Have you ever had one of those weeks? One where you are always wrong or in the wrong or just can’t do the right thing? Punctuated with a two minute tirade over a box of teabags and a forty minute sulking session. Follow that up with a twenty minute discussion of ‘my problems’. Welcome to my world, no wonder I was feeling fragile.
No solo grocery shopping this week either. Everyone is super polite as we exit the car and head into the shopping centre. I have my list in hand, looking it over, smiling at the addition of ‘chips and lollies’ in a childish scrawl, so I am taken completely by surprise when I look up and see him.
He is not looking at me, his eyes are on the cell phone in his hand. The children’s father is not looking at me either, he is too busy directing the children. So I stare. And for a few moments I relive the thrill, the intensity, of those stolen minutes with him.
“Just groceries Lillian?” His voice drags me back to reality and I nod.
I don’t know why he asks, it’s always just groceries. As we draw closer to him, I glance around, realise I’m looking for the other woman and the child from last week. A wave of guilt and self-disgust engulfs me and I look down, not wanting to see if he is looking at me. Neither of us is in a position to judge really and his reaction to my wedding ring makes a bit more sense. After all, why would he care that I was married if he was in a relationship also. We were both just cheats.
Shopping is done without too many problems. Of course the children’s father protested the chips and other treats that made their way into the cart, amongst the fresh fruit and vegetables, but I insisted. I knew we would ‘discuss’ it later but he didn’t make a scene. Finally we were done and I trailed behind the others as I checked the docket. An arm brushed against me, jostling me and I dropped the strip of paper.
“I’m sorry,” a deep voice said as I bent to scoop up the docket, a familiar voice, and I froze in place, watched as his hand grabbed the docket from the ground.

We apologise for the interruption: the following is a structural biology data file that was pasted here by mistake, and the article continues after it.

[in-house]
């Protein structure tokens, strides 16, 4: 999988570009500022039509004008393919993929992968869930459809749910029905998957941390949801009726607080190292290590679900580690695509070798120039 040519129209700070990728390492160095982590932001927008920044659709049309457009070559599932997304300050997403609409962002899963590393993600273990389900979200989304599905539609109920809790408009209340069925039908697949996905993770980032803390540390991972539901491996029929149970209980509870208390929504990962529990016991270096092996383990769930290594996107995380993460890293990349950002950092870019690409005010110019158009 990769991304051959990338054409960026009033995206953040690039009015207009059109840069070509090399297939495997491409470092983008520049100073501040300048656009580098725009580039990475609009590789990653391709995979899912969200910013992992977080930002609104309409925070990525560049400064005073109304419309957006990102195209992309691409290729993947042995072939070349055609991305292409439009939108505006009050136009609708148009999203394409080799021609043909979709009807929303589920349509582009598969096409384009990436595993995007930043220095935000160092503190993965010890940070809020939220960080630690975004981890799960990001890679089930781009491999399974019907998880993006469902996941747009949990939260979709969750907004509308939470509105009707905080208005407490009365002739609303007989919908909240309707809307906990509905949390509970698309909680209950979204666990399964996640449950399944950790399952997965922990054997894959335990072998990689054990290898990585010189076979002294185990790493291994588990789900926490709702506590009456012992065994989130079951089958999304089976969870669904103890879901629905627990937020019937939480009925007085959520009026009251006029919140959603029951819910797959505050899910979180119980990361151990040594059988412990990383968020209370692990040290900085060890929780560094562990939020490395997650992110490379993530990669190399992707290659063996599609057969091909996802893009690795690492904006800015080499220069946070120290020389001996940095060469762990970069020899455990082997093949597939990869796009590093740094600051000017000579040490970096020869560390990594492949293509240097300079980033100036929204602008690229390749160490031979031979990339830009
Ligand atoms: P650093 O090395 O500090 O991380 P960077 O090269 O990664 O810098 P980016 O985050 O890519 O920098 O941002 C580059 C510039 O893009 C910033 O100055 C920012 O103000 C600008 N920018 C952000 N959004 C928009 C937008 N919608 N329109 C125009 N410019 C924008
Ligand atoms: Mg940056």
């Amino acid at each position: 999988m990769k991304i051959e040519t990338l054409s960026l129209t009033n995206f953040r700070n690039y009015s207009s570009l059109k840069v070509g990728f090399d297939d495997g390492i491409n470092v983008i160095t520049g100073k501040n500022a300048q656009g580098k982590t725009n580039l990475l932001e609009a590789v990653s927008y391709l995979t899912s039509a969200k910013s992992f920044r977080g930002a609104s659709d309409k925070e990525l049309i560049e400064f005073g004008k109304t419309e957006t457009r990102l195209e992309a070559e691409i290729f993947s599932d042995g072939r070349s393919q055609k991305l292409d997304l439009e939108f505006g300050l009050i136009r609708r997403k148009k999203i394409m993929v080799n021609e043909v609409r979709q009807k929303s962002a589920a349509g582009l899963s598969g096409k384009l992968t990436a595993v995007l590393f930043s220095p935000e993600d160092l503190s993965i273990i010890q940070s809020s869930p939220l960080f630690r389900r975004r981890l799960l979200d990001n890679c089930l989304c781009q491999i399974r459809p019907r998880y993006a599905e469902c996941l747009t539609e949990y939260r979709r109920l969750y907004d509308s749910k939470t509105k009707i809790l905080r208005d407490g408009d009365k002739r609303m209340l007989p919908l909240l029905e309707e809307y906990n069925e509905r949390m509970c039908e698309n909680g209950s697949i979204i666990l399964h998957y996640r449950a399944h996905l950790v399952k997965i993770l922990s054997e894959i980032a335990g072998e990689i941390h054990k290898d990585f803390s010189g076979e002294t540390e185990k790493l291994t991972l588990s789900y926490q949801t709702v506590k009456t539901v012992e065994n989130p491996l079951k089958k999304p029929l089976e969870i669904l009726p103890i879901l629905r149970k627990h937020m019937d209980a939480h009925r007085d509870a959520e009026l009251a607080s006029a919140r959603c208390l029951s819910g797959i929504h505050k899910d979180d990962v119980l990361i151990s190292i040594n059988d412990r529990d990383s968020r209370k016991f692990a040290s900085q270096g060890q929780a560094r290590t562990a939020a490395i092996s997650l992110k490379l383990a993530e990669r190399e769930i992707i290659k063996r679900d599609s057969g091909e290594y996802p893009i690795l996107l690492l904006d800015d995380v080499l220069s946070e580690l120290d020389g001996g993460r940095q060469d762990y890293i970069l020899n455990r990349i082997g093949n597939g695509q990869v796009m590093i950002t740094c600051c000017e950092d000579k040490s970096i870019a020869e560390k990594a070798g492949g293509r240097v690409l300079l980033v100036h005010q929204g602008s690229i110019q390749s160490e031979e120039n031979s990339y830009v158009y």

“It’s fine,” I mumbled not looking at him.
“No, I’m really sorry about -”
“Lillian? Everything okay?” The husband’s voice was properly concerned as I looked up to find him watching us with a curious smile.
“Yes, I just dropped the docket,” I called back.
“Here you go miss.” He dropped it into my open palm and walked away.
“Nice of him to stop,” the husband said as I took a couple of steps towards him and the children.
“Yes it was,” I agreed as I shoved the paper into my handbag. I sat with my handbag in my lap on the way home, placed it in its usual spot when we arrived home. Unpacking the shopping took a few minutes then I was able to take a few minutes to go to the bathroom.
I put down the toilet seat lid and I sat down, my hands trembling as I unfolded the piece of paper he had handed me, along with the shopping docket. His writing was a little messy.
I’m so sorry about last week. I didn’t intend to stand you up. Had to rescue my sister (long story). Please talk to me. Call, write, anything. Please. I’m sorry. Tyler
Neatly printed under the note were a mobile phone number and an email address.
So much information to process. Had the woman I’d seen him with been his sister? Now I knew his name, and if his email address was accurate, he was younger than me. Green eyes, no Tyler, used bikerboy78, I could be closetslut74 … well maybe not. My mind raced at the possibilities. I couldn’t use his number but I could create a new email to contact him with. But should I? What was the point? How could I not?